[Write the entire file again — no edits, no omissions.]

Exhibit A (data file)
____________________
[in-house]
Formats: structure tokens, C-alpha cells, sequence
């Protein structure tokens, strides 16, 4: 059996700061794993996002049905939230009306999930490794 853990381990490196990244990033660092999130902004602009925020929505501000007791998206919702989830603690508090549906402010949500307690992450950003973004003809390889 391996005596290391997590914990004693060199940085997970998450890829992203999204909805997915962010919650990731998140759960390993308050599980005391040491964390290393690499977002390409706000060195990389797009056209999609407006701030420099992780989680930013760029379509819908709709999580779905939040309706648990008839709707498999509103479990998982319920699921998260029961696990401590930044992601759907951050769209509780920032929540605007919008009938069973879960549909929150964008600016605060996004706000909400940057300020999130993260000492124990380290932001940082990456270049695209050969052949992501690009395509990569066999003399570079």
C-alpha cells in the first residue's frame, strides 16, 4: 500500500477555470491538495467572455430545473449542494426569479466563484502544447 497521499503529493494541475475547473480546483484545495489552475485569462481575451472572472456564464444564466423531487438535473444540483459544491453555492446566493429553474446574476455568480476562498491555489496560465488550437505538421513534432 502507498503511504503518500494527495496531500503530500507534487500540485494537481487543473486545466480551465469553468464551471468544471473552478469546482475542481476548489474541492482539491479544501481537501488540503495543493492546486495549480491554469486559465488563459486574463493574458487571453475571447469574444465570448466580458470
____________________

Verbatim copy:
[in-house]
Formats: structure tokens, C-alpha cells, sequence
């Protein structure tokens, strides 16, 4: 059996700061794993996002049905939230009306999930490794 853990381990490196990244990033660092999130902004602009925020929505501000007791998206919702989830603690508090549906402010949500307690992450950003973004003809390889 391996005596290391997590914990004693060199940085997970998450890829992203999204909805997915962010919650990731998140759960390993308050599980005391040491964390290393690499977002390409706000060195990389797009056209999609407006701030420099992780989680930013760029379509819908709709999580779905939040309706648990008839709707498999509103479990998982319920699921998260029961696990401590930044992601759907951050769209509780920032929540605007919008009938069973879960549909929150964008600016605060996004706000909400940057300020999130993260000492124990380290932001940082990456270049695209050969052949992501690009395509990569066999003399570079």
C-alpha cells in the first residue's frame, strides 16, 4: 500500500477555470491538495467572455430545473449542494426569479466563484502544447 497521499503529493494541475475547473480546483484545495489552475485569462481575451472572472456564464444564466423531487438535473444540483459544491453555492446566493429553474446574476455568480476562498491555489496560465488550437505538421513534432 502507498503511504503518500494527495496531500503530500507534487500540485494537481487543473486545466480551465469553468464551471468544471473552478469546482475542481476548489474541492482539491479544501481537501488540503495543493492546486495549480491554469486559465488563459486574463493574458487571453475571447469574444465570448466580458470